Mycobacterium species has a specific morphology when grown in liquid medium. Mycobacterium tuberculosis complex (MTB) often exhibits serpentine cording, which is different from the dot and crossbarring morphology observed in Mycobacterium avium complex (MAC) and Mycobacterium kansasii (MK), respectively. These characteristic morphologies can be used as a cost-effective method for rapid, presumptive identification of mycobacterial isolates cultured from the MGIT 960 system. By using Kinyoun acid-fast stain, serpentine cording was found in 840 of 904 (92.1%) samples positive for MTB; dot or loose aggregation was observed in 112 of 136 (82.3%) samples positive for MAC; and the cross-barring, ladder-like, morphology was observed in 45 of 56 (80.5%) samples positive for MK. The sensitivity and specificity were 92.9% and 96.4% for MTB; 82.4% and 94.5% for MAC; and 80.4% and 94.6% for MK, respectively. Using growth rate selection to exclude rapid growers, the positive and negative predictive values were 98% and 87.6% for MTB; 78.3% and 98% for MAC; and 78.9% and 99.1% for MK, respectively. Twenty-eight (93.3%) of 30 strains with ball morphology were rapid growers. Microscopic morphology can be used for rapid, presumptive identification of M. tuberculosis complex, M. kansasii, and M. avium complex and act as a guide for appropriate selection of initial probes to reduce costs.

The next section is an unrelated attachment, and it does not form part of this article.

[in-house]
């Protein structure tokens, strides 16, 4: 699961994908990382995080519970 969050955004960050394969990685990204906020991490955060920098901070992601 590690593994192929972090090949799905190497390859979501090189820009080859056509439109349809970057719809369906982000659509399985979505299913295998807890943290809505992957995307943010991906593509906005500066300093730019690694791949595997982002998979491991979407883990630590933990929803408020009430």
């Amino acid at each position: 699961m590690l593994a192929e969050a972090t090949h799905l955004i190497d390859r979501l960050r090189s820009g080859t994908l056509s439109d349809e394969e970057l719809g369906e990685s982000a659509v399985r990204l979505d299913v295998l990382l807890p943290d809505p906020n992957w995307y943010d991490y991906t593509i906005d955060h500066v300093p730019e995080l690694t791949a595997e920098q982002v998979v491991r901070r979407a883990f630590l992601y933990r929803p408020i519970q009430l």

|Number of pages||5|
|Journal||Annals of Clinical and Laboratory Science|
|Publication status||Published - Mar 2003|
- Microscopic morphology
ASJC Scopus subject areas
- Biochemistry, Genetics and Molecular Biology(all)
- Clinical Biochemistry